When They’re Not Selling Movies Anywhere Can They Claim Piracy Losses?

It took a month for the winner of the Academy Award’s Best Movie category The Hurt Locker to appear on New Zealand screens. It will be many more months DVDs are on sale and perhaps years before we can legally purchase the movie online and DRM-free. Rather than satisfying demand for the movie it was delayed and missed the hype of the Oscars. Will illegal downloads of The Hurt Locker be counted and should we respect them when they’re not even selling a movie?

If you buy a DVD exactly are you buying? Should owning a movie mean that you have a license to access it on any device, or should you be forced to buy it on DVD, then again for your iPod? The New York Times looks at the issue of ownership and how conventional rights are taken away when you buy books online: “I bought an e-reader for travel and was eager to begin “Under the Dome,” the new Stephen King novel. Unfortunately, the electronic version was not yet available. The publisher apparently withheld it to encourage people to buy the more expensive hardcover. So I did, all 1,074 pages, more than three and a half pounds. Then I found a pirated version online, downloaded it to my e-reader and took it on my trip. I generally disapprove of illegal downloads, but wasn’t this O.K.?

3 thoughts on “When They’re Not Selling Movies Anywhere Can They Claim Piracy Losses?

  1. Yea – I don’t really “watch” movies… I have relationships with them.

    I’ll see them on TV, I’ll see clips on the web – if I really like them I’ll see them at the cinema, quotes from them will work their way into my every day languages, I’ll rave about them to other people… I might even remix bits of them for the web, I’ll use them as the basis for seeking out more by the same people.

    It’s complicated. Some of the interactions make money, some don’t. Bruce Robinson who wrote/directed Withnail says in his autobiog that he didn’t make a penny from it. I’d be happy to punt him some money as a thank-you… but there isn’t a way of doing it – and in fact, I wouldn’t be at all surprised if it wasn’t illegal in some way.

    Hal Hartley says that he’d be happy for people to watch his movies for free – but for crying out loud, not in little youtube boxes where the quality is awful… but… he doesn’t own his films (people with money do), so doesn’t get a say.

    It’s complicated – for me, downloading a film carries about the same gravitas as hearing a song on the radio – it’s just part of the mix.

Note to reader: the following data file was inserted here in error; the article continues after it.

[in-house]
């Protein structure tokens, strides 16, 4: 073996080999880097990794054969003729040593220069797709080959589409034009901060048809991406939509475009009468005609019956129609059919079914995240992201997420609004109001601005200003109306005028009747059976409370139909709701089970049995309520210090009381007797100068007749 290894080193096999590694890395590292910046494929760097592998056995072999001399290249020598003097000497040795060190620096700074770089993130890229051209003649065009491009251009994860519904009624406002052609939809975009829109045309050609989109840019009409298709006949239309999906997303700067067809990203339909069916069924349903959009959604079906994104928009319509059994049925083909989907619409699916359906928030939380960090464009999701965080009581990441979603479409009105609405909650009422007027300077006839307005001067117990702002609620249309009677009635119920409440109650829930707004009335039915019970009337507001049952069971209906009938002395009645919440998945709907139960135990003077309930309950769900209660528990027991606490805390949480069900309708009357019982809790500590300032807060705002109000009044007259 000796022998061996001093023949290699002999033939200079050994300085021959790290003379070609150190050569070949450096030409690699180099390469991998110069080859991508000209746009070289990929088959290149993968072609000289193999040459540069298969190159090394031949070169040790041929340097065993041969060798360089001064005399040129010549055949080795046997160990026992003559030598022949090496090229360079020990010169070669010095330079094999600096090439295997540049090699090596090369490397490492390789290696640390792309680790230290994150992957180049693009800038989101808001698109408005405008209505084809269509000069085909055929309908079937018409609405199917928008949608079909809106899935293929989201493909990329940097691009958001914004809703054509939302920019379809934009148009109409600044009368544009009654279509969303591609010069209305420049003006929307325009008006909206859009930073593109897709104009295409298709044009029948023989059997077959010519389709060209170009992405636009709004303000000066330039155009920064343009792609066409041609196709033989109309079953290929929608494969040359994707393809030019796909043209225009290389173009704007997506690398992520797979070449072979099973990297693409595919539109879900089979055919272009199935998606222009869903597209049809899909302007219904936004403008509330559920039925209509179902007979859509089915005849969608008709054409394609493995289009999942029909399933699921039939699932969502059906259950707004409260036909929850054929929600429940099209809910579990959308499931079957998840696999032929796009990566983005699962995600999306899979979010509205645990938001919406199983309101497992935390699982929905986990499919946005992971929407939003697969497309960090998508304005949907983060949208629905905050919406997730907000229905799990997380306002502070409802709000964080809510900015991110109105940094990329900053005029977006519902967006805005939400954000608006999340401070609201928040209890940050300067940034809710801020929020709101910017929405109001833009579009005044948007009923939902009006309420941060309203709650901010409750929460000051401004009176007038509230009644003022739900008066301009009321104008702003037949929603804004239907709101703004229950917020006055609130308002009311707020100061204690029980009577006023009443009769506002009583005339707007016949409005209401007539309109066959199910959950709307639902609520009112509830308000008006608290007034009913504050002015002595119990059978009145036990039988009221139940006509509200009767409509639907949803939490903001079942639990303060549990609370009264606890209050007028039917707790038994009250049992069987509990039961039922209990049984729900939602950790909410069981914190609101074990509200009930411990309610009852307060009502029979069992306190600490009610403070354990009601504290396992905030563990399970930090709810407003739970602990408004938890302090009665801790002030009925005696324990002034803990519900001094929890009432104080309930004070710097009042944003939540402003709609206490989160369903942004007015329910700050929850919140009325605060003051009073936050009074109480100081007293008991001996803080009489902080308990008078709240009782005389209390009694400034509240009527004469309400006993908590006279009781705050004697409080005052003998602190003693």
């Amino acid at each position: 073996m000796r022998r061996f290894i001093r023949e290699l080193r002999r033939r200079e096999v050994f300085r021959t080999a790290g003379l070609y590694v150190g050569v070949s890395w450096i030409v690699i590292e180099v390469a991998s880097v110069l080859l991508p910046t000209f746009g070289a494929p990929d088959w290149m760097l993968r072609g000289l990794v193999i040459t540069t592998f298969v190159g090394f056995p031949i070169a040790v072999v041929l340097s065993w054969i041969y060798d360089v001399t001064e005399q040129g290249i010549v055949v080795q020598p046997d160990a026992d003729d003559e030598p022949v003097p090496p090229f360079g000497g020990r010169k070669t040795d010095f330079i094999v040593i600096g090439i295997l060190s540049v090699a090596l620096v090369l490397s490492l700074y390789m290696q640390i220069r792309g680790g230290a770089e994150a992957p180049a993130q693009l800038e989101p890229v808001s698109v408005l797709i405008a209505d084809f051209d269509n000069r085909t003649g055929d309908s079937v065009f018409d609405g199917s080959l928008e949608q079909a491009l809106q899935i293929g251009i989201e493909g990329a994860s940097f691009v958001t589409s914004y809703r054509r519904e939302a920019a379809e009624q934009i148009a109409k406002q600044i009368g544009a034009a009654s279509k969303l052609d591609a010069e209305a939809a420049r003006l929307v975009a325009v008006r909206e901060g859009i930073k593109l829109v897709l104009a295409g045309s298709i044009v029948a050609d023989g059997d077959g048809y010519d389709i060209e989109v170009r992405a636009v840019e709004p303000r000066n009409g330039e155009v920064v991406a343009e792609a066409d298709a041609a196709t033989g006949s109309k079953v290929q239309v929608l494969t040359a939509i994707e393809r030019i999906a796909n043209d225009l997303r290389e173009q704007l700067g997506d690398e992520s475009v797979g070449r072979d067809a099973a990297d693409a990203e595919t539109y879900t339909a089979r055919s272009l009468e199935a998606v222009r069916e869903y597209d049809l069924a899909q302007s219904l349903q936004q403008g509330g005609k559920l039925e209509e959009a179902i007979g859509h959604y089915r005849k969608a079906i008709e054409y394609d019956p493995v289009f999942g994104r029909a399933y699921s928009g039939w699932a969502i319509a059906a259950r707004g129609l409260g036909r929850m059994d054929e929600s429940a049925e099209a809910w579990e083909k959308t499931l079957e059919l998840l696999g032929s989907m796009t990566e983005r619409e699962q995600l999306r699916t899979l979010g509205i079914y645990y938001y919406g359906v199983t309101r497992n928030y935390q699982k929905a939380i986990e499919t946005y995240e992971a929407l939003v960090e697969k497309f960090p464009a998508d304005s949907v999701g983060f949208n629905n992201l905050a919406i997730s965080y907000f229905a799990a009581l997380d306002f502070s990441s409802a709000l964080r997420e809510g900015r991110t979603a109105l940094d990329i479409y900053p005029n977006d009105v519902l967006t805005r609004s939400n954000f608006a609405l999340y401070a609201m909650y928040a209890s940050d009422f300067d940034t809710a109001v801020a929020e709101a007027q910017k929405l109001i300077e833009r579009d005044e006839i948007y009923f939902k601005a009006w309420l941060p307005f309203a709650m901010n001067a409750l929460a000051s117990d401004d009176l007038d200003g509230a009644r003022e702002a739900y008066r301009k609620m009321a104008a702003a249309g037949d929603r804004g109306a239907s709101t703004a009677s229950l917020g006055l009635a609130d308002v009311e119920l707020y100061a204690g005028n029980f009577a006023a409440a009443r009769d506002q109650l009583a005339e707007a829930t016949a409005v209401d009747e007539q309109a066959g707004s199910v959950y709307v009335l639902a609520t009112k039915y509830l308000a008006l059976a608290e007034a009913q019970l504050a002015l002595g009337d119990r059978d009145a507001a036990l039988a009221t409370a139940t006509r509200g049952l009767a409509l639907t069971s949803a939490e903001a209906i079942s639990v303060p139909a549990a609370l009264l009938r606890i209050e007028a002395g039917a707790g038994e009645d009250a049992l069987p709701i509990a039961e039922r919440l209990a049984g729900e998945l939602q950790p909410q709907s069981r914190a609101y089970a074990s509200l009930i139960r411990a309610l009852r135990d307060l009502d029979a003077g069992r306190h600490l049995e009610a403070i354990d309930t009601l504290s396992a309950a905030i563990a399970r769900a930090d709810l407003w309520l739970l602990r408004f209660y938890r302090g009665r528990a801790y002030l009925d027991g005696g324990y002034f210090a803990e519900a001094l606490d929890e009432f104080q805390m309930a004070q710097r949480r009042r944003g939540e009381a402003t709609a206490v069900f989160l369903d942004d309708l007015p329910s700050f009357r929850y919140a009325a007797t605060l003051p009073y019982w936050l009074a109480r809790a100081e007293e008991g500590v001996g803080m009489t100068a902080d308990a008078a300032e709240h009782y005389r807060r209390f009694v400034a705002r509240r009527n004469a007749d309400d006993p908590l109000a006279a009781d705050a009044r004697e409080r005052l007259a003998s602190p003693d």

The idea that an obsolete distribution/economic model should be set in stone, with the side-effect that it turns ISPs into wire-tappers, and gives corporations the ability to arbitrarily cut people off from their communication systems is just wrong though.

  2. I watched an illegal download of the Hurt Locker over the Easter weekend after being unable to find it anywhere else. The picture quality was poor and I would rather have watched it on DVD had the opportunity been available.
    If publishers want us to stop downloading illegal copies and support the artists then they need to provide a viable, available and competitive alternative.

  3. Hurt Locker was available on the net last year. It was a 700MB DVDRIP .avi file which is very close to DVD quality (approx 600 square px wide as opposed to 720 anamorphic). Any movie that comes out on DVD anywhere in the world is usually available on the net the next day. Hollywood often releases DVDs in region 5 first… that includes the Soviet Union! What do they expect? Wake up big content! Global digital release dates as soon as the movie has had its run in theatres! Give consumers an online portal to be able to buy or rent a standard def/hi def file for the same price as the video store and they won’t download! $6 of standard def, $10 for a hi def file. There are no production costs for the disc/cover/case/shipping, only minimal online storage. Ditch the world zoned staggered release and get with the program. Evolve or die, just like the music industry. But don’t die, because we love our movies and music. Just evolve!

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